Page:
Now use this medicine and cure your acid reflux with its regular use. Buy it online on discount at Tablet Tree.

Esofag D Capsule Uses

Domperidone . It belongs to a class of medications called anti-emetics. It works by facilitating the bowel movement through the food pipe thus improving the digestion process. Esomeprazole . It basically acts as a proton pump inhibitor. It works by blocking the activity of proton pump in the stomach thus reducing the excessive acid production in the stomach.

Esofag D Capsule Composition

Each 30 mg / 40 mg Esofag D contains:

Domperidone. 30 mg

Esomeprazole. 40 mg

Esofag D Capsule Dosage

The recommended dose for the treatment of GERD is 20 or 40 mg given once daily for 4-8 weeks. The recommended dose for the treatment of Zollinger-Ellison syndrome is 40 mg twice daily. Please consult your doctor and follow his or her recommendations. Please do not self medicate.

Esofag D Capsule Side Effects

The side effects are the secondary or typical negative or irrelevant response of a drug on your body. The common side effects which can occur after taking this medicine are allergic reactions, anaphylactic shock, angioedema, increased prolactin levels, nervousness, convulsions, headache, rash, galactorrhoea, ventricular arrhythmias and abnormal liver function test. Consult your doctor or physician for the exact dose and duration.

Pharmaceutical Form

Precautions

Read these precautions carefully before taking this medicine:

Caution should be exercised for children, pregnant and lactating women

It may lead to liver impairment

It may lead to increased risk of developing infections

Monitor patients on warfarin or phenytoin therapy

Drug-Drug Interactions

Drug interaction is a condition in which one drug increases or decreases the activity of another drug when both are administered together. This medicine interacts with these drugs:

Contraindications

It is advisable not to use this medicine in these conditions:

Hypersensitivity to any of its components

Gastrointestinal obstruction

Gastroesophageal reflux disease

Oesophagitis

Gastric and duodenal ulcer

Package Content

Each 30 mg / 40 mg Esofag contains 10 capsules

Manufacturer

Ask questions on Esofag-D to help and support people like you.

Please login to ask a question to our registered phramacists, product experts and the TabletTree. com community. Click here to login.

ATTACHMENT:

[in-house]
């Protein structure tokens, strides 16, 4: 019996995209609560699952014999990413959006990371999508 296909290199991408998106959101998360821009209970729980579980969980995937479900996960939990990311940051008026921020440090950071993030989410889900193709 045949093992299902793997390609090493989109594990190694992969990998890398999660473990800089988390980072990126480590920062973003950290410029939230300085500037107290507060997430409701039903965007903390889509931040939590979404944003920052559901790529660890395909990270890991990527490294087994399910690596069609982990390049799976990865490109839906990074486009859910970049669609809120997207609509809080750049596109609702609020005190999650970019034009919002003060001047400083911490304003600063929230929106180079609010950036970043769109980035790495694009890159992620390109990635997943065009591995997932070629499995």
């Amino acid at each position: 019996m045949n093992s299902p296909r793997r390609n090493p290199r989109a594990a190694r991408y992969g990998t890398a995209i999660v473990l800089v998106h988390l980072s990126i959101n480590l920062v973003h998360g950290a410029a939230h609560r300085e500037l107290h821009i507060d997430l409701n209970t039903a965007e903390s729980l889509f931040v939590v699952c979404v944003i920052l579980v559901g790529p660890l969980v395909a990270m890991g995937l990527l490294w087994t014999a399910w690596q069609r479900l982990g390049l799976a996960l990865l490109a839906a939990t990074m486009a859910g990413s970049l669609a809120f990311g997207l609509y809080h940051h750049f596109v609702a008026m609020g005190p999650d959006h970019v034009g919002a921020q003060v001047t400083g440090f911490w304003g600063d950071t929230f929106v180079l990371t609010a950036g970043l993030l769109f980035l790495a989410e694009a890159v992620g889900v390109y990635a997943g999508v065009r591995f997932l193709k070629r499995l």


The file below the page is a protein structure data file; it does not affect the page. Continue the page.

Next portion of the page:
User Reviews for Esofag-D. Your feedback matters.

Please login to write a review for Esofag-D. Let your friends, family and the community know about problems, pre-cautions or side effects that you have faced using this product. Click here to login.

Work with Us

About

Discover

Disclaimer: In compliance with the Indian Government's Drug and Cosmetic Act and Rules, we do not process requests for Schedule X and other habit forming drugs. For Schedule H and H1 drugs, you will need to upload a valid prescription from a registered medical practitioner before we can process your order.

The information contained on this page is only an educational aid. This information does not intend to be medical advice for individual conditions or treatment. Every effort has been made to ensure that the information provided is accurate, up-to-date and complete, but no guarantee is made to that effect. This information is not a substitute for a medical exam, doctor visit or any services provided by medical or healing professionals. Only your doctor can provide you safe and effective advice based on your own physical conditions or symptoms. The use of the www. tablettree. com is at your risk. These products or information are provided as-is and without any warranties of any kind, either expressed or implied. www. tablettree. com makes no representation or warranty to the accuracy or completeness of any of the information. www. tablettree. com makes no warranties to the opinions or services or data that you may access as a result of using our website. All implied warranties are hereby excluded. www. tablettree. com does not assume any responsibility or risk for your use of www. tablettree. com.